Bob Beauprez Breeds Idiocy

“Both Ways” Bob Beauprez (right).

There was a school of thought leading into the June Primary that Democrats were better off with Tom Tancredo as the Republican nominee for Governor, mostly because Tancredo was thought to be particularly poisonous for Republicans across the ballot. While we certainly understood the logic behind that premise, we'd always believed that Bob Beauprez was just as problematic for Republicans, if not more so, because of his incredible penchant for saying ridiculously stupid things. For all of Tancredo's problems as a candidate, he at least seemed to have figured out how to keep his own feet out of his mouth lately.

Beauprez? Not so much.

As the Denver Post reports today, Beauprez's foolhardy nature seems to infect everyone around him; his campaign can't even put out a prepared statement that doesn't say something dumb:

Republican gubernatorial candidate Bob Beauprez on Tuesday said calling a special legislative session to forge a compromise on local control over oil and gas drilling in Colorado is not in the best interests of the state.

In a statement sent in response to Denver Post questions, Beauprez called on his incumbent opponent Gov. John Hickenlooper to " reject calls for a special legislative session that would serve as little more than a tool to force ill-advised policies on the people of our state without debate, deliberation, or discussion."…

…Beauprez wrote that the issue should be resolved during the normal legislative session.

"The governor and the legislature have 180 days to deal with issues they determine to be important enough to warrant new laws. [Pols emphasis] The Colorado taxpayer should not have to finance a special session, just so a bill can be passed that would strip citizens' property rights, and create a chaotic patchwork of different regulatory environments around the state, which would remove any remaining shred of certainty — especially on the heels of six consecutive years of rule changes."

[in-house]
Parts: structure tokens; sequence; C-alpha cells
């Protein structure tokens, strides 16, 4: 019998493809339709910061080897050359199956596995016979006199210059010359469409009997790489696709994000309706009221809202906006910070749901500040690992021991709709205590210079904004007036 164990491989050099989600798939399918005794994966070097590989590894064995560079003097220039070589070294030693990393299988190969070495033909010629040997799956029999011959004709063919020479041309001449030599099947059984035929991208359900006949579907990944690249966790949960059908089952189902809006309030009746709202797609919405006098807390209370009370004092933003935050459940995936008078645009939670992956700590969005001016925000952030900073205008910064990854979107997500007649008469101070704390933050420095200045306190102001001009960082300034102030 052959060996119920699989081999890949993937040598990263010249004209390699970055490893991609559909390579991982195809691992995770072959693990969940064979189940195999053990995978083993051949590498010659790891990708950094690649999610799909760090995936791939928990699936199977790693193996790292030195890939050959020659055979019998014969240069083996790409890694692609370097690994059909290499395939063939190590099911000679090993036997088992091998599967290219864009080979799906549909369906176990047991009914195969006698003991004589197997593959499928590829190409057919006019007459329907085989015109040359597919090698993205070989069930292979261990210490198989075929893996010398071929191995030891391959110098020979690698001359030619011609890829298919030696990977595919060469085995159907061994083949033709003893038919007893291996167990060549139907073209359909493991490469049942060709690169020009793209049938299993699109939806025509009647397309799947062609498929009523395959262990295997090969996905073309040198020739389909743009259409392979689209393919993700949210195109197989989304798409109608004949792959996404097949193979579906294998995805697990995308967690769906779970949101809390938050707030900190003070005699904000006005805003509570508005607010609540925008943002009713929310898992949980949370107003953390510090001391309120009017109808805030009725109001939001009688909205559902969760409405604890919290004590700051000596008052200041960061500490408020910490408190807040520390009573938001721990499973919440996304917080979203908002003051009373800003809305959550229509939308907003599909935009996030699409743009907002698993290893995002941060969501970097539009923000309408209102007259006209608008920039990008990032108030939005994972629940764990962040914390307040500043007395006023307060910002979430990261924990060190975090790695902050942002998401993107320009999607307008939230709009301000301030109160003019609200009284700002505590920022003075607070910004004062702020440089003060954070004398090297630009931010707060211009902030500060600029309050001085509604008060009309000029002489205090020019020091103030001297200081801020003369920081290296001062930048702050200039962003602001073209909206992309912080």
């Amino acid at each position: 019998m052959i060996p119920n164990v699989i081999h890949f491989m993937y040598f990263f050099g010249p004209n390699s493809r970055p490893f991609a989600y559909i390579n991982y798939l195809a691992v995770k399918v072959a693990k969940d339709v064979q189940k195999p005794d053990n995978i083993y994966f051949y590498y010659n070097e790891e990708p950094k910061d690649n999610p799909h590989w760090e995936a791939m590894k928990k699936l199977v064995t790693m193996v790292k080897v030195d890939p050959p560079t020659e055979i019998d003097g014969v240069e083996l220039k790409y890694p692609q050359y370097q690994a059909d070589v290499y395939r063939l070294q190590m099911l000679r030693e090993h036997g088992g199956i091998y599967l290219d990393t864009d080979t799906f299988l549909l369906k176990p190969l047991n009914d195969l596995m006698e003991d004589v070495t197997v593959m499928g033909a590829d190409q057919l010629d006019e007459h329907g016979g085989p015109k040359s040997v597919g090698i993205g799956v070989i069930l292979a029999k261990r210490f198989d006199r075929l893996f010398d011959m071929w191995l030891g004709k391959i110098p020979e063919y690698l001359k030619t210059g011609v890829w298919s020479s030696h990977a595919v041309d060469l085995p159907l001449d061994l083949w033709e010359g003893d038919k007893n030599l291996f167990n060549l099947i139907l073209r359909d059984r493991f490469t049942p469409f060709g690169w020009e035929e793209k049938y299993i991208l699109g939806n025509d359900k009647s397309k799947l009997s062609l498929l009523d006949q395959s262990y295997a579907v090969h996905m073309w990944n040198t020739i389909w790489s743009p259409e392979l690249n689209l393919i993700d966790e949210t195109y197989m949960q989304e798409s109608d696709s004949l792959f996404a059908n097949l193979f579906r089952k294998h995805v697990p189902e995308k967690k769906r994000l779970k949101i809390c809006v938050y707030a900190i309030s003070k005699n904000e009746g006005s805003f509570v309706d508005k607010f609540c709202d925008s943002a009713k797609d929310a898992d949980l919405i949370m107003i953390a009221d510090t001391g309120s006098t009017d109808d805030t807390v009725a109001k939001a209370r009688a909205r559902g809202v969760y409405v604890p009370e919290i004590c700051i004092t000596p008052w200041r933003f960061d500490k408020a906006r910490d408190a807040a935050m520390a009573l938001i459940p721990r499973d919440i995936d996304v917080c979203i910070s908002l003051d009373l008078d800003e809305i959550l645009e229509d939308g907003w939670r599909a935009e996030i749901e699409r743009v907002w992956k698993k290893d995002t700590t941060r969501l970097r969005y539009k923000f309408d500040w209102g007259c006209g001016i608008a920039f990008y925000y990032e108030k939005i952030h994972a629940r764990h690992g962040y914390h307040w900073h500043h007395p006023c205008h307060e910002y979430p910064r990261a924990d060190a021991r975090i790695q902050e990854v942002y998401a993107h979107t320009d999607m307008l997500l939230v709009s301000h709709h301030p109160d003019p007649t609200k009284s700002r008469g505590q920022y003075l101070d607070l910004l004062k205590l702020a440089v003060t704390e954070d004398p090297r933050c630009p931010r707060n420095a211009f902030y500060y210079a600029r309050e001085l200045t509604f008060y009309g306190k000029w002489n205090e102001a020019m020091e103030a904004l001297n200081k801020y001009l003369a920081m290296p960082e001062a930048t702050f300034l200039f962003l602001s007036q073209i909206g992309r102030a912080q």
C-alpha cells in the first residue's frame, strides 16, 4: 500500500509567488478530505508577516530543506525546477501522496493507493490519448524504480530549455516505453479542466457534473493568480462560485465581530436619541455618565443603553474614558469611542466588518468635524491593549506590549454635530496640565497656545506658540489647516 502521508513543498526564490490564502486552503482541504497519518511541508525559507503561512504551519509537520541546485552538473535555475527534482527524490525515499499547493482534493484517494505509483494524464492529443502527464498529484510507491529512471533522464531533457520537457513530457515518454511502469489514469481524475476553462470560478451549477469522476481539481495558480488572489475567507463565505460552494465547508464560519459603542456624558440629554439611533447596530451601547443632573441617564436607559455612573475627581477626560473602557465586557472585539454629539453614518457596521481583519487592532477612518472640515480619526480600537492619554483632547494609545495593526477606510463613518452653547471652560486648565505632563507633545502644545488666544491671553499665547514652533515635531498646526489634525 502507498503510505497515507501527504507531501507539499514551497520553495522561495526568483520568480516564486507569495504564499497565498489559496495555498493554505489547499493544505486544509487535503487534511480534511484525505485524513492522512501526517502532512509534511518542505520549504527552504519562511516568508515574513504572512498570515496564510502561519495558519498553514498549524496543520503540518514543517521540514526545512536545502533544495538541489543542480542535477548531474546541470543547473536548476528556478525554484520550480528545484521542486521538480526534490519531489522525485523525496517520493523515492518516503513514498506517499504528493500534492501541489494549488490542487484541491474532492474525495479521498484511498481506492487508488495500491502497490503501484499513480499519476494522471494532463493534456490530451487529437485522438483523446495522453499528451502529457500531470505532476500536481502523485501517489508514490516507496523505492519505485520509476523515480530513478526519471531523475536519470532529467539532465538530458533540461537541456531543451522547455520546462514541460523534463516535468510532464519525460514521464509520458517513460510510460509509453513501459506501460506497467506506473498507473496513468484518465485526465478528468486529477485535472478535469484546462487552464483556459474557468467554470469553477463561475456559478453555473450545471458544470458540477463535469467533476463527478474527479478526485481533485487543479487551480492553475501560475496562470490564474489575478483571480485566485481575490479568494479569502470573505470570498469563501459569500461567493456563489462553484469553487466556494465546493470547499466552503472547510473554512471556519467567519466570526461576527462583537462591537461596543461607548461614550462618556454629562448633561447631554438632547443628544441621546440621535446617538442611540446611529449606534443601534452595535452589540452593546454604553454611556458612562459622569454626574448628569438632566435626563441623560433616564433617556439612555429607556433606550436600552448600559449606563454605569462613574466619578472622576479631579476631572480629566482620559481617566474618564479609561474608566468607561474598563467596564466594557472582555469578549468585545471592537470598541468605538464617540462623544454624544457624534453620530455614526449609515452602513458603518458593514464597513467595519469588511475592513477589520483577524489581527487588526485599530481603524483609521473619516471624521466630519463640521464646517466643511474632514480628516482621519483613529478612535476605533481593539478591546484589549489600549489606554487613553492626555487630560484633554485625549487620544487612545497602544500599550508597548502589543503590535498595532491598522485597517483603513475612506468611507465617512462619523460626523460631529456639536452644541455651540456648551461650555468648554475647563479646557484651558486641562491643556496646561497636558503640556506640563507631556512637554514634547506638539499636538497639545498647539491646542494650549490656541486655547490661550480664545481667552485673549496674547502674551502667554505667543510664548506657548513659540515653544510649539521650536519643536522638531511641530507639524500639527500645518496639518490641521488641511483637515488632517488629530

Colorado's normal legislative session is 120 days. [Pols emphasis]

As Post reporter Bruce Finley noted, Colorado's legislature is not in session for 180 days — or anywhere close to that number. The normal legislative session runs from early January to early May, but in recent years has been concluded early as legislative leaders seek to save the state a little money.

How on earth does Beauprez's campaign make such a stupid mistake? It's not like this is just Beauprez talking off the cuff and saying something ridiculous, as he is wont to do. This is a prepared statement that included a foolish error that went completely unnoticed by anyone on Beauprez's staff. This is the Republican nominee for Governor who seems clueless to something as simple as how often the legislature convenes.

Is Beauprez's own peculiar brand of idiocy just infecting everyone around him? Has he had trouble finding staff who actually live in Colorado? What's going on here?

Obama Likes LoDo, LoDo Likes Him Right Back

UPDATE #2: FOX 31's Eli Stokols reports on the President's just-concluded speech:

“We have come farther and recovered faster than almost any advanced nation on Earth,” Obama said. “We know we’ve still got a long way to go.